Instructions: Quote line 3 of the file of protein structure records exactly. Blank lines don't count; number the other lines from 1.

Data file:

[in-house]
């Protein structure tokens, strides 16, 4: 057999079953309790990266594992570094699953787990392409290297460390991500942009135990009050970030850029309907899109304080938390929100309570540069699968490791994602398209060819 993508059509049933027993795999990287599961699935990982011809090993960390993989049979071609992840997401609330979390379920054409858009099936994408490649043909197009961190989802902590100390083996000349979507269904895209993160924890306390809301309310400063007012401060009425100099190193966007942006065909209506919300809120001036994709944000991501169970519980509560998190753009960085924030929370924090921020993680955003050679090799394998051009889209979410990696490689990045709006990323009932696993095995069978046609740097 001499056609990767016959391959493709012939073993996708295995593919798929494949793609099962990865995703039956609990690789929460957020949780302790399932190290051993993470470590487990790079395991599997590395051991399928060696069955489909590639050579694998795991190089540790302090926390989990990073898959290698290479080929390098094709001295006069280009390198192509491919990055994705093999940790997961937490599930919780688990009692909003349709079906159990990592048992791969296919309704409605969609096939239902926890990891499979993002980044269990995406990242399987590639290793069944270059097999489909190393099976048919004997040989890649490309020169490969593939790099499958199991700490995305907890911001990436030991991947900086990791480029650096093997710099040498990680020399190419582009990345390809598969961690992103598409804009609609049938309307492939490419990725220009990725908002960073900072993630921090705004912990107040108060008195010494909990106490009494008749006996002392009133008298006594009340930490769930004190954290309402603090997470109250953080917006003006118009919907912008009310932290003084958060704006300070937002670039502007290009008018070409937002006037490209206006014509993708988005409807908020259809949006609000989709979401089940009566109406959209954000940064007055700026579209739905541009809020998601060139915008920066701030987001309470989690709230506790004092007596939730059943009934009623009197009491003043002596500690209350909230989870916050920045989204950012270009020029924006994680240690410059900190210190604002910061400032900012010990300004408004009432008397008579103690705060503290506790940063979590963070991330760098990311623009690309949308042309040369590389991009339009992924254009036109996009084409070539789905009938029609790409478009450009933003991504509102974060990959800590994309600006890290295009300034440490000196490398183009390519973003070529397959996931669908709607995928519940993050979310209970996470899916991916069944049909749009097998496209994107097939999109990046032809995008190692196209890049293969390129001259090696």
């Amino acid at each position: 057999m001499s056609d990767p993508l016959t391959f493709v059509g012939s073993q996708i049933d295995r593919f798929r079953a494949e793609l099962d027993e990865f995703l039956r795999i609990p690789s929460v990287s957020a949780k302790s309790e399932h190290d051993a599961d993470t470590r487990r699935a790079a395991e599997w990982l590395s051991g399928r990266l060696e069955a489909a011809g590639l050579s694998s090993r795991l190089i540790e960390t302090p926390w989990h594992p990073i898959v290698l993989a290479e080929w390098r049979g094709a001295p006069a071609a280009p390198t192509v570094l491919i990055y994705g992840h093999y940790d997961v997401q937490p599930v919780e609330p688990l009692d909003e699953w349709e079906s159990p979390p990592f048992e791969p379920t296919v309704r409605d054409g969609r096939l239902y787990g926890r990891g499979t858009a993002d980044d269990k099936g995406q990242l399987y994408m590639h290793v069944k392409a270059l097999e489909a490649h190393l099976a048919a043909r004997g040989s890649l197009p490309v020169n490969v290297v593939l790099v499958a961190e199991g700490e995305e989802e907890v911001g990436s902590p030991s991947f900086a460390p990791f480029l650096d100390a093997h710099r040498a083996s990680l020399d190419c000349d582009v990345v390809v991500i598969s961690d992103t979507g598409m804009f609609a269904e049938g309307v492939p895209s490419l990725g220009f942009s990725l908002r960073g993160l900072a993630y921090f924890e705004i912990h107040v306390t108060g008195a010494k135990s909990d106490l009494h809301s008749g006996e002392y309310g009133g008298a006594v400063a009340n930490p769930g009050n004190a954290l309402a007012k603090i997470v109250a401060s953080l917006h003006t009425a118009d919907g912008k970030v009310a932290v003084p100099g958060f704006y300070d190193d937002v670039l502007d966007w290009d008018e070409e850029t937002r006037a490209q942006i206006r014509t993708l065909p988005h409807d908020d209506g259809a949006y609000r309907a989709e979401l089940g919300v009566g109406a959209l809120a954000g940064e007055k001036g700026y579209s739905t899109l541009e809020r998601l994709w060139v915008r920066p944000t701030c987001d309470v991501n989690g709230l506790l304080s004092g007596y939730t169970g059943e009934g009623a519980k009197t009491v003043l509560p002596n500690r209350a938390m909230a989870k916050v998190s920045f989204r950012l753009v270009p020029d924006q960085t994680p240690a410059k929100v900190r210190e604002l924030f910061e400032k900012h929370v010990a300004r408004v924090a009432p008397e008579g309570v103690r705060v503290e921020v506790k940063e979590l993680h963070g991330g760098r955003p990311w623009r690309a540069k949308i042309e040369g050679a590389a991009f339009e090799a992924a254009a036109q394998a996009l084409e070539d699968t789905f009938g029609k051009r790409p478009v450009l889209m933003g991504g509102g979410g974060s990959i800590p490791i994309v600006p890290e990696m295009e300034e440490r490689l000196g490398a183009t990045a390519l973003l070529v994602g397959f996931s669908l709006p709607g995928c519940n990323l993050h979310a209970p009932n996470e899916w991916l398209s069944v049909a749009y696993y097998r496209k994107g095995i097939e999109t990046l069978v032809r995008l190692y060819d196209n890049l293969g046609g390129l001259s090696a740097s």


């Amino acid at each position: 057999m001499s056609d990767p993508l016959t391959f493709v059509g012939s073993q996708i049933d295995r593919f798929r079953a494949e793609l099962d027993e990865f995703l039956r795999i609990p690789s929460v990287s957020a949780k302790s309790e399932h190290d051993a599961d993470t470590r487990r699935a790079a395991e599997w990982l590395s051991g399928r990266l060696e069955a489909a011809g590639l050579s694998s090993r795991l190089i540790e960390t302090p926390w989990h594992p990073i898959v290698l993989a290479e080929w390098r049979g094709a001295p006069a071609a280009p390198t192509v570094l491919i990055y994705g992840h093999y940790d997961v997401q937490p599930v919780e609330p688990l009692d909003e699953w349709e079906s159990p979390p990592f048992e791969p379920t296919v309704r409605d054409g969609r096939l239902y787990g926890r990891g499979t858009a993002d980044d269990k099936g995406q990242l399987y994408m590639h290793v069944k392409a270059l097999e489909a490649h190393l099976a048919a043909r004997g040989s890649l197009p490309v020169n490969v290297v593939l790099v499958a961190e199991g700490e995305e989802e907890v911001g990436s902590p030991s991947f900086a460390p990791f480029l650096d100390a093997h710099r040498a083996s990680l020399d190419c000349d582009v990345v390809v991500i598969s961690d992103t979507g598409m804009f609609a269904e049938g309307v492939p895209s490419l990725g220009f942009s990725l908002r960073g993160l900072a993630y921090f924890e705004i912990h107040v306390t108060g008195a010494k135990s909990d106490l009494h809301s008749g006996e002392y309310g009133g008298a006594v400063a009340n930490p769930g009050n004190a954290l309402a007012k603090i997470v109250a401060s953080l917006h003006t009425a118009d919907g912008k970030v009310a932290v003084p100099g958060f704006y300070d190193d937002v670039l502007d966007w290009d008018e070409e850029t937002r006037a490209q942006i206006r014509t993708l065909p988005h409807d908020d209506g259809a949006y609000r309907a989709e979401l089940g919300v009566g109406a959209l809120a954000g940064e007055k001036g700026y579209s739905t899109l541009e809020r998601l994709w060139v915008r920066p944000t701030c987001d309470v991501n989690g709230l506790l304080s004092g007596y939730t169970g059943e009934g009623a519980k009197t009491v003043l509560p002596n500690r209350a938390m909230a989870k916050v998190s920045f989204r950012l753009v270009p020029d924006q960085t994680p240690a410059k929100v900190r210190e604002l924030f910061e400032k900012h929370v010990a300004r408004v924090a009432p008397e008579g309570v103690r705060v503290e921020v506790k940063e979590l993680h963070g991330g760098r955003p990311w623009r690309a540069k949308i042309e040369g050679a590389a991009f339009e090799a992924a254009a036109q394998a996009l084409e070539d699968t789905f009938g029609k051009r790409p478009v450009l889209m933003g991504g509102g979410g974060s990959i800590p490791i994309v600006p890290e990696m295009e300034e440490r490689l000196g490398a183009t990045a390519l973003l070529v994602g397959f996931s669908l709006p709607g995928c519940n990323l993050h979310a209970p009932n996470e899916w991916l398209s069944v049909a749009y696993y097998r496209k994107g095995i097939e999109t990046l069978v032809r995008l190692y060819d196209n890049l293969g046609g390129l001259s090696a740097s």